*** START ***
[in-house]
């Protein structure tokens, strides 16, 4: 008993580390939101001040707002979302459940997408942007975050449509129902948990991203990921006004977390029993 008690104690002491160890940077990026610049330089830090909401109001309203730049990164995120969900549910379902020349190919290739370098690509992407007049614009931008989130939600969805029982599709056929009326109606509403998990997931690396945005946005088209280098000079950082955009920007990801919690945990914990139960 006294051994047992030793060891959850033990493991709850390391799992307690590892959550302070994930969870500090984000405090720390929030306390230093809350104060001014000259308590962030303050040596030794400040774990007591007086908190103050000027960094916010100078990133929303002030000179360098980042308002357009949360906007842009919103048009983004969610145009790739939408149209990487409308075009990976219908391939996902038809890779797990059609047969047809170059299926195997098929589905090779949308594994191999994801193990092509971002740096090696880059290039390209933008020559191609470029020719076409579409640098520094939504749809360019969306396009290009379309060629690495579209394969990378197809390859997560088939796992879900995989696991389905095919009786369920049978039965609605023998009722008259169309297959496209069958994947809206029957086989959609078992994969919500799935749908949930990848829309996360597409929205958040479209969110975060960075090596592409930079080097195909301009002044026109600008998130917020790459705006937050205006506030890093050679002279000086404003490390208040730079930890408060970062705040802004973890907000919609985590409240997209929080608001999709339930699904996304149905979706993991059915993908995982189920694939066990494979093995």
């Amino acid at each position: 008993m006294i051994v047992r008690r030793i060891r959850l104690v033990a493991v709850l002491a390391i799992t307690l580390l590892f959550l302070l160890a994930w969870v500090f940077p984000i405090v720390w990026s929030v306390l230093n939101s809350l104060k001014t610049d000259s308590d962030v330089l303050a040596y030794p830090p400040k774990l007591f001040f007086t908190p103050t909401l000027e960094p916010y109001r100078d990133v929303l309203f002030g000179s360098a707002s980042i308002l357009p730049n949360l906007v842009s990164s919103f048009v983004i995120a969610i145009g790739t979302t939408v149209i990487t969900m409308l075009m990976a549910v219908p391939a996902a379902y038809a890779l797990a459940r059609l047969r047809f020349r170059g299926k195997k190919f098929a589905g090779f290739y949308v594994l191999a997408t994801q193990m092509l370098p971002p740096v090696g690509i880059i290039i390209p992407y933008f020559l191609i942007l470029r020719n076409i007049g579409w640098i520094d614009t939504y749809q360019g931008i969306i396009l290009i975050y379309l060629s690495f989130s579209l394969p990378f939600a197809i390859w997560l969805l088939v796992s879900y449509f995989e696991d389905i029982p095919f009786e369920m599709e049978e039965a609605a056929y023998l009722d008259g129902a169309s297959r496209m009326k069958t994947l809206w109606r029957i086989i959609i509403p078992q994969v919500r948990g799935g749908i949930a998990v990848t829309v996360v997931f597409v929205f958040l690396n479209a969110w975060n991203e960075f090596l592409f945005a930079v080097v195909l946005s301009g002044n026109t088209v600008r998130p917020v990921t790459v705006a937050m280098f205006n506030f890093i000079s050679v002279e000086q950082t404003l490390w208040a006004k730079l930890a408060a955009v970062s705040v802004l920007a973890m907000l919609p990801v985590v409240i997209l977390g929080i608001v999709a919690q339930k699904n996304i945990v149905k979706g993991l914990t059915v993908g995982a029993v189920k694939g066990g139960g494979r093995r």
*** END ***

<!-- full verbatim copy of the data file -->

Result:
[in-house]
């Protein structure tokens, strides 16, 4: 008993580390939101001040707002979302459940997408942007975050449509129902948990991203990921006004977390029993 008690104690002491160890940077990026610049330089830090909401109001309203730049990164995120969900549910379902020349190919290739370098690509992407007049614009931008989130939600969805029982599709056929009326109606509403998990997931690396945005946005088209280098000079950082955009920007990801919690945990914990139960 006294051994047992030793060891959850033990493991709850390391799992307690590892959550302070994930969870500090984000405090720390929030306390230093809350104060001014000259308590962030303050040596030794400040774990007591007086908190103050000027960094916010100078990133929303002030000179360098980042308002357009949360906007842009919103048009983004969610145009790739939408149209990487409308075009990976219908391939996902038809890779797990059609047969047809170059299926195997098929589905090779949308594994191999994801193990092509971002740096090696880059290039390209933008020559191609470029020719076409579409640098520094939504749809360019969306396009290009379309060629690495579209394969990378197809390859997560088939796992879900995989696991389905095919009786369920049978039965609605023998009722008259169309297959496209069958994947809206029957086989959609078992994969919500799935749908949930990848829309996360597409929205958040479209969110975060960075090596592409930079080097195909301009002044026109600008998130917020790459705006937050205006506030890093050679002279000086404003490390208040730079930890408060970062705040802004973890907000919609985590409240997209929080608001999709339930699904996304149905979706993991059915993908995982189920694939066990494979093995």
């Amino acid at each position: 008993m006294i051994v047992r008690r030793i060891r959850l104690v033990a493991v709850l002491a390391i799992t307690l580390l590892f959550l302070l160890a994930w969870v500090f940077p984000i405090v720390w990026s929030v306390l230093n939101s809350l104060k001014t610049d000259s308590d962030v330089l303050a040596y030794p830090p400040k774990l007591f001040f007086t908190p103050t909401l000027e960094p916010y109001r100078d990133v929303l309203f002030g000179s360098a707002s980042i308002l357009p730049n949360l906007v842009s990164s919103f048009v983004i995120a969610i145009g790739t979302t939408v149209i990487t969900m409308l075009m990976a549910v219908p391939a996902a379902y038809a890779l797990a459940r059609l047969r047809f020349r170059g299926k195997k190919f098929a589905g090779f290739y949308v594994l191999a997408t994801q193990m092509l370098p971002p740096v090696g690509i880059i290039i390209p992407y933008f020559l191609i942007l470029r020719n076409i007049g579409w640098i520094d614009t939504y749809q360019g931008i969306i396009l290009i975050y379309l060629s690495f989130s579209l394969p990378f939600a197809i390859w997560l969805l088939v796992s879900y449509f995989e696991d389905i029982p095919f009786e369920m599709e049978e039965a609605a056929y023998l009722d008259g129902a169309s297959r496209m009326k069958t994947l809206w109606r029957i086989i959609i509403p078992q994969v919500r948990g799935g749908i949930a998990v990848t829309v996360v997931f597409v929205f958040l690396n479209a969110w975060n991203e960075f090596l592409f945005a930079v080097v195909l946005s301009g002044n026109t088209v600008r998130p917020v990921t790459v705006a937050m280098f205006n506030f890093i000079s050679v002279e000086q950082t404003l490390w208040a006004k730079l930890a408060a955009v970062s705040v802004l920007a973890m907000l919609p990801v985590v409240i997209l977390g929080i608001v999709a919690q339930k699904n996304i945990v149905k979706g993991l914990t059915v993908g995982a029993v189920k694939g066990g139960g494979r093995r």